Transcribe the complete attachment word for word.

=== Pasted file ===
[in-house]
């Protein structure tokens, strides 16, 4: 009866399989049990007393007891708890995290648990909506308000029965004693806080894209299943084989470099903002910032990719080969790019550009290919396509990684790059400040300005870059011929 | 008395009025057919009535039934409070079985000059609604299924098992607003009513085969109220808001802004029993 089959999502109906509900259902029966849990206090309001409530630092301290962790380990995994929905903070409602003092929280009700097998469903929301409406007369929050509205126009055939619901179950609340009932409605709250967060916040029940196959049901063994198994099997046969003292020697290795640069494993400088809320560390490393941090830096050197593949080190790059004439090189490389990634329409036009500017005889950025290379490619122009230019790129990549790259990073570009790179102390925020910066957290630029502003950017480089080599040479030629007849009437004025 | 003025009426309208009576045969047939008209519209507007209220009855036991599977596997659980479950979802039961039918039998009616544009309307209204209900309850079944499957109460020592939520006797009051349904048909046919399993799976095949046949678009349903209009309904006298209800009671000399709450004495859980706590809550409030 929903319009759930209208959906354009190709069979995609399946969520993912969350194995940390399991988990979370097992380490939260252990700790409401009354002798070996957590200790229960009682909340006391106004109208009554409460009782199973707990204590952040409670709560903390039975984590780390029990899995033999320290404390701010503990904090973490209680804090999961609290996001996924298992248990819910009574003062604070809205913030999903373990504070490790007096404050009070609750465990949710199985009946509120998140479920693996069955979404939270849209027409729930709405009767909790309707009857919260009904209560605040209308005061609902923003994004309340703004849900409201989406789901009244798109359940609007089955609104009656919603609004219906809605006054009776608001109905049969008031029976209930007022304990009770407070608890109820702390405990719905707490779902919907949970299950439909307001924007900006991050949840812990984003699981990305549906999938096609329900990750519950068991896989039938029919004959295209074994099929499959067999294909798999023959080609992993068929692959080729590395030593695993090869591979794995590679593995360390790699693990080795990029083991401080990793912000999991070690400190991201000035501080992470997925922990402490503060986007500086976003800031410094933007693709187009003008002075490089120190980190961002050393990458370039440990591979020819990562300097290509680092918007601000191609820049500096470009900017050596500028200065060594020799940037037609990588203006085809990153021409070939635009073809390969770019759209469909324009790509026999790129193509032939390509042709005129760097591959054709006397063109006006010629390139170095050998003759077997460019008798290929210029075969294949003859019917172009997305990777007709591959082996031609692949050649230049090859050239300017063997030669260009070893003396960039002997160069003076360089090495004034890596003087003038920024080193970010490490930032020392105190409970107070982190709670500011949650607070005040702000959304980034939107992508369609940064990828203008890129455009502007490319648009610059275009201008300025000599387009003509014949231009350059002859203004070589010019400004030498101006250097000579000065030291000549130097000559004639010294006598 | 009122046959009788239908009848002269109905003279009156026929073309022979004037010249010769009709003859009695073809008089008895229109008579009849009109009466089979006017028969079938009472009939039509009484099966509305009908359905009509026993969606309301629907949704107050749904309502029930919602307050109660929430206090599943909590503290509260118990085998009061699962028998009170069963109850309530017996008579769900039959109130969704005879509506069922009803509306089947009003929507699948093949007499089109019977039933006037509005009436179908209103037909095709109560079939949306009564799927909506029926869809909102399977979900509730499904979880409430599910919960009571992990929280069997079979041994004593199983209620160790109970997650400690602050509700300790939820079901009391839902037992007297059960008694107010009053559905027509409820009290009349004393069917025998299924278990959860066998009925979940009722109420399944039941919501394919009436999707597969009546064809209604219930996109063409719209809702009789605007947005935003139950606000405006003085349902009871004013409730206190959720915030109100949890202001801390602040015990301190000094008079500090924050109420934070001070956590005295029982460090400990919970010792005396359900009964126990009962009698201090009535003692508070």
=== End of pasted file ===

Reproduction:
[in-house]
């Protein structure tokens, strides 16, 4: 009866399989049990007393007891708890995290648990909506308000029965004693806080894209299943084989470099903002910032990719080969790019550009290919396509990684790059400040300005870059011929 | 008395009025057919009535039934409070079985000059609604299924098992607003009513085969109220808001802004029993 089959999502109906509900259902029966849990206090309001409530630092301290962790380990995994929905903070409602003092929280009700097998469903929301409406007369929050509205126009055939619901179950609340009932409605709250967060916040029940196959049901063994198994099997046969003292020697290795640069494993400088809320560390490393941090830096050197593949080190790059004439090189490389990634329409036009500017005889950025290379490619122009230019790129990549790259990073570009790179102390925020910066957290630029502003950017480089080599040479030629007849009437004025 | 003025009426309208009576045969047939008209519209507007209220009855036991599977596997659980479950979802039961039918039998009616544009309307209204209900309850079944499957109460020592939520006797009051349904048909046919399993799976095949046949678009349903209009309904006298209800009671000399709450004495859980706590809550409030 929903319009759930209208959906354009190709069979995609399946969520993912969350194995940390399991988990979370097992380490939260252990700790409401009354002798070996957590200790229960009682909340006391106004109208009554409460009782199973707990204590952040409670709560903390039975984590780390029990899995033999320290404390701010503990904090973490209680804090999961609290996001996924298992248990819910009574003062604070809205913030999903373990504070490790007096404050009070609750465990949710199985009946509120998140479920693996069955979404939270849209027409729930709405009767909790309707009857919260009904209560605040209308005061609902923003994004309340703004849900409201989406789901009244798109359940609007089955609104009656919603609004219906809605006054009776608001109905049969008031029976209930007022304990009770407070608890109820702390405990719905707490779902919907949970299950439909307001924007900006991050949840812990984003699981990305549906999938096609329900990750519950068991896989039938029919004959295209074994099929499959067999294909798999023959080609992993068929692959080729590395030593695993090869591979794995590679593995360390790699693990080795990029083991401080990793912000999991070690400190991201000035501080992470997925922990402490503060986007500086976003800031410094933007693709187009003008002075490089120190980190961002050393990458370039440990591979020819990562300097290509680092918007601000191609820049500096470009900017050596500028200065060594020799940037037609990588203006085809990153021409070939635009073809390969770019759209469909324009790509026999790129193509032939390509042709005129760097591959054709006397063109006006010629390139170095050998003759077997460019008798290929210029075969294949003859019917172009997305990777007709591959082996031609692949050649230049090859050239300017063997030669260009070893003396960039002997160069003076360089090495004034890596003087003038920024080193970010490490930032020392105190409970107070982190709670500011949650607070005040702000959304980034939107992508369609940064990828203008890129455009502007490319648009610059275009201008300025000599387009003509014949231009350059002859203004070589010019400004030498101006250097000579000065030291000549130097000559004639010294006598 | 009122046959009788239908009848002269109905003279009156026929073309022979004037010249010769009709003859009695073809008089008895229109008579009849009109009466089979006017028969079938009472009939039509009484099966509305009908359905009509026993969606309301629907949704107050749904309502029930919602307050109660929430206090599943909590503290509260118990085998009061699962028998009170069963109850309530017996008579769900039959109130969704005879509506069922009803509306089947009003929507699948093949007499089109019977039933006037509005009436179908209103037909095709109560079939949306009564799927909506029926869809909102399977979900509730499904979880409430599910919960009571992990929280069997079979041994004593199983209620160790109970997650400690602050509700300790939820079901009391839902037992007297059960008694107010009053559905027509409820009290009349004393069917025998299924278990959860066998009925979940009722109420399944039941919501394919009436999707597969009546064809209604219930996109063409719209809702009789605007947005935003139950606000405006003085349902009871004013409730206190959720915030109100949890202001801390602040015990301190000094008079500090924050109420934070001070956590005295029982460090400990919970010792005396359900009964126990009962009698201090009535003692508070």